Stainless steel microneedle pills may one day take the place of injections. Imagine ingesting your next injection by swallowing a pill made with tiny microneedles. It sounds awful, but researchers who developed the new jagged little pill technology say it would be a completely painless way to receive an injection.
Medical News Today said that the microneedle capsule is made with tiny hollow needles coated with a pH-sensitive coating. When the capsule full of microneedles makes it to the right place in the digestive tract, the pH in that area will dissolve the coating and the multiple stainless steel microneedles will begin injecting the digestive tract with medication.
The microneedle technology was designed by researchers from Massachusetts Institute of Technology (MIT) and Massachusetts General Hospital (MGH). The team published the results of a microneedle study in which they tested the microneedle pills in pigs. That research was published in the Journal of Pharmaceutical Sciences.
The reason the researchers developed the technology is to join the benefits of both injecting and ingesting medications. In pill form, many medications can not be given or they risk being broken down by the digestive tract before being absorbed well. At the same time, many patients are resistant to getting poked with a needle. Medications that previously and currently require injections include vaccines and some medications used to treat cancer, arthritis, and other diseases.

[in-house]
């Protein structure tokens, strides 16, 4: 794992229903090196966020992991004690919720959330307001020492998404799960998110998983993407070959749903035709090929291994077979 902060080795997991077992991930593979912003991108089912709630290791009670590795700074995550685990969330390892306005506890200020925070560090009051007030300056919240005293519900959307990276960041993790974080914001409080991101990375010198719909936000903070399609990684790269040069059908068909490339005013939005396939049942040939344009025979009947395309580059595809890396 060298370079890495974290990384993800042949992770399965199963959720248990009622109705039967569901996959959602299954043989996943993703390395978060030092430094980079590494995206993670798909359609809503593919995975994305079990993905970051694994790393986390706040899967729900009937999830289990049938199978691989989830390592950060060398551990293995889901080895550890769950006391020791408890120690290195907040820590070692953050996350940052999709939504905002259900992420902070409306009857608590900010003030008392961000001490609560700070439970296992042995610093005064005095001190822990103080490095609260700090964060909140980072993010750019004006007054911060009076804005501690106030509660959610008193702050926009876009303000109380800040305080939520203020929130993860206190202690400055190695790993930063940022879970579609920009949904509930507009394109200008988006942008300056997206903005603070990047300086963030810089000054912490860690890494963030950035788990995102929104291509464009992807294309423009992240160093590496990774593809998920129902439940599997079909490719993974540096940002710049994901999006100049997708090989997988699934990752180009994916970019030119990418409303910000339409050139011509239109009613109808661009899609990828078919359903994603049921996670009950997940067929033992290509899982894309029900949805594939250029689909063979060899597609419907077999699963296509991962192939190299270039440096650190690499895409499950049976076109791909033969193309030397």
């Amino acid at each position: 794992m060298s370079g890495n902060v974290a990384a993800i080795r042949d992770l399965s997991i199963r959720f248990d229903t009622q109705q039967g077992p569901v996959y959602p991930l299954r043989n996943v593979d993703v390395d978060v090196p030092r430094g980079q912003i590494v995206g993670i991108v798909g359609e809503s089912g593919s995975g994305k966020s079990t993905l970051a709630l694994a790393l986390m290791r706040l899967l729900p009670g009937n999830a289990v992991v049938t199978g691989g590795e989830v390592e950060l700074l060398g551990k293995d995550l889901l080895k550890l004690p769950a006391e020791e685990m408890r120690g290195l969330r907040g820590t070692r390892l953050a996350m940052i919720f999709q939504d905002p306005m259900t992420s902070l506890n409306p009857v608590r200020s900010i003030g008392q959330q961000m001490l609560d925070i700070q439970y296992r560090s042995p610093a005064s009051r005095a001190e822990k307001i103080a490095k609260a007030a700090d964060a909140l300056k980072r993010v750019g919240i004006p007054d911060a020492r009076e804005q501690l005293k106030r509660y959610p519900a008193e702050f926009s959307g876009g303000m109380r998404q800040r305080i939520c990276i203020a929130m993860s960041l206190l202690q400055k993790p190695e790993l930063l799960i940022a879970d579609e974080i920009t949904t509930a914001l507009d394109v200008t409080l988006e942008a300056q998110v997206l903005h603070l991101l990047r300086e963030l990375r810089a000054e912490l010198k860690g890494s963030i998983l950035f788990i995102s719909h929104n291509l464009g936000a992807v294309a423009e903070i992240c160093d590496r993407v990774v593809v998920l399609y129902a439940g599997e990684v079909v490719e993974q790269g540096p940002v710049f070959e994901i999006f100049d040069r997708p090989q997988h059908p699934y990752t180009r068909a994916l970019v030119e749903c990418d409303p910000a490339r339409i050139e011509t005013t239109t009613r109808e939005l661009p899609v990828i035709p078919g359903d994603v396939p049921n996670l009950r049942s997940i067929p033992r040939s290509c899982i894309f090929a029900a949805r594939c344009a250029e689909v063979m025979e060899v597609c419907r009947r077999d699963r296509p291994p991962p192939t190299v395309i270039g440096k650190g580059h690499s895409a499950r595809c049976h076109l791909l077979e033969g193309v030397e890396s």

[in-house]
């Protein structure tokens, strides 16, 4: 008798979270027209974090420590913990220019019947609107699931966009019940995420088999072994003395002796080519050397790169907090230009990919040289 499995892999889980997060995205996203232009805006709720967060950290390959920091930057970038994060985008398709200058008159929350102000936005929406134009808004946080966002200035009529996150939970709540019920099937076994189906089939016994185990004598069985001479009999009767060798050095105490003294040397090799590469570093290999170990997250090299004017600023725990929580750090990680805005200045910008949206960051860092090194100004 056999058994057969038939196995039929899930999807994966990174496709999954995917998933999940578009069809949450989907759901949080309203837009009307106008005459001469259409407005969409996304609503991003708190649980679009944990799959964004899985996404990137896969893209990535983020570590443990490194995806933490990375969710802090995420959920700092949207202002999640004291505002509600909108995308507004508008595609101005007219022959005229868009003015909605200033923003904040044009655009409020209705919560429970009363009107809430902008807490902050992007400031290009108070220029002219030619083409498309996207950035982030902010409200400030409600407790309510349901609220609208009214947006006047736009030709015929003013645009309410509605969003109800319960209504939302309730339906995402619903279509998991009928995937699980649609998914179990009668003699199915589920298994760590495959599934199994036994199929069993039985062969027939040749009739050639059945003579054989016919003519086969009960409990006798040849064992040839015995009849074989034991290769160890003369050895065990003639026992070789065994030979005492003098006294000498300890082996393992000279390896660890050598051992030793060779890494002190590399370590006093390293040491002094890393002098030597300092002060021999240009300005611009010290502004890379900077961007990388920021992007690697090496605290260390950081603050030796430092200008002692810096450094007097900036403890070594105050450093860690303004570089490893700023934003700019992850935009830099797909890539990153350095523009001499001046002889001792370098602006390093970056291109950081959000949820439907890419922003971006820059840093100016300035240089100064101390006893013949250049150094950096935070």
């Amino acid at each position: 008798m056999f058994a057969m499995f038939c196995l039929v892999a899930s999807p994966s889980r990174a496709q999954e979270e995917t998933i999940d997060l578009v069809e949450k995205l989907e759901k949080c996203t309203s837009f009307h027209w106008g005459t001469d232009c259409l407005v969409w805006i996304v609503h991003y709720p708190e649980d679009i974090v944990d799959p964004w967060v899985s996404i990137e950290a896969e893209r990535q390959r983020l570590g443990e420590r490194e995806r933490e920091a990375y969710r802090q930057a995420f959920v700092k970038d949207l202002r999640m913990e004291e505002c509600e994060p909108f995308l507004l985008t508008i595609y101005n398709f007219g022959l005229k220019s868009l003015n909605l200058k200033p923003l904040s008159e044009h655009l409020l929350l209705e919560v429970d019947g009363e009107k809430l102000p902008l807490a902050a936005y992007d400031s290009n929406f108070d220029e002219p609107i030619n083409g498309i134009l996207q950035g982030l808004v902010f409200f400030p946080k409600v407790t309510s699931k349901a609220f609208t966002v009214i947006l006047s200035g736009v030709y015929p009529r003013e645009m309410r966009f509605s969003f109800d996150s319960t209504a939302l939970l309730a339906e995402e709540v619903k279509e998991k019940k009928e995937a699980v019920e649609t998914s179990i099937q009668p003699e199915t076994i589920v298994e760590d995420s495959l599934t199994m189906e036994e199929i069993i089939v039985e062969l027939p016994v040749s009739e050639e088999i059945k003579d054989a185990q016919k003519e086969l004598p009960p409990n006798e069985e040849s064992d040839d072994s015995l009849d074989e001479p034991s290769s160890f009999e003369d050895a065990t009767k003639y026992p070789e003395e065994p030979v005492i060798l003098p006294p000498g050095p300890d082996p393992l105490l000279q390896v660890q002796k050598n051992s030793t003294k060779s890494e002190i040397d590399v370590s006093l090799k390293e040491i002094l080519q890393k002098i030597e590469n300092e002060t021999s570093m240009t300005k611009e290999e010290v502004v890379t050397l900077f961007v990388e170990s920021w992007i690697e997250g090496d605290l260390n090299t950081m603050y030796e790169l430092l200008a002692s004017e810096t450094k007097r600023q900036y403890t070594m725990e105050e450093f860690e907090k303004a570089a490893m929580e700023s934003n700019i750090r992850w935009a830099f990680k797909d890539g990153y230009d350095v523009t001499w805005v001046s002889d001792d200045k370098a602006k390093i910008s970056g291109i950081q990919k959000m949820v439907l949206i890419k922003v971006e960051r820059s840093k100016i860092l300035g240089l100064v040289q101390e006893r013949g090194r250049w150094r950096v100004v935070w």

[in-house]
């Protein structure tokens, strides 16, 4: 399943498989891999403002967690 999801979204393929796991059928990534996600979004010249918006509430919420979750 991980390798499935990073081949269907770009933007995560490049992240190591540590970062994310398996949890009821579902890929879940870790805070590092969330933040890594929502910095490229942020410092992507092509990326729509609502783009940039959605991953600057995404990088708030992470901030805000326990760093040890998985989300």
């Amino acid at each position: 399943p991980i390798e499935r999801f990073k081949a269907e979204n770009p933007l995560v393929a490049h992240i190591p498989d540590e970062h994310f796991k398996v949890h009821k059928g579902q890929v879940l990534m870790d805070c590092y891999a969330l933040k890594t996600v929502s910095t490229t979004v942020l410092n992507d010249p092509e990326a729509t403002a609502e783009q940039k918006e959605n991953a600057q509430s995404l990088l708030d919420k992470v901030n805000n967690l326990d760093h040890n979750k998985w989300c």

The research conducted on the pig demonstrated that the microneedle technology should work even better and more quickly than current standard injections. The microneedle pills were well tolerated and demonstrated to be safe when used on the pig, according to Pharm Tech.
"The kinetics are much better and much faster-onset than those seen with traditional under-the-skin administration," he says. "For molecules that are particularly difficult to absorb, this would be a way of actually administering them at much higher efficiency."
Previously, Inquisitr reported that microneedles were being used to deliver medications via skin patch.
"In theory, it would be as simple as sticking it to your baby's back like a sticker, and your baby is immediately vaccinated," the previous Inquisitr article explained of the patches with microneedles. That article said that soon people may be getting mail-order vaccines that they administer themselves. The microneedle pills could be used in the same way, in theory.
How do you feel about swallowing a pill that contained stainless steel microneedles?
[Image credit: Christine Daniloff/MIT, based on images by Carol Schoellhammer and Giovanni Traverso, via Medical News Today]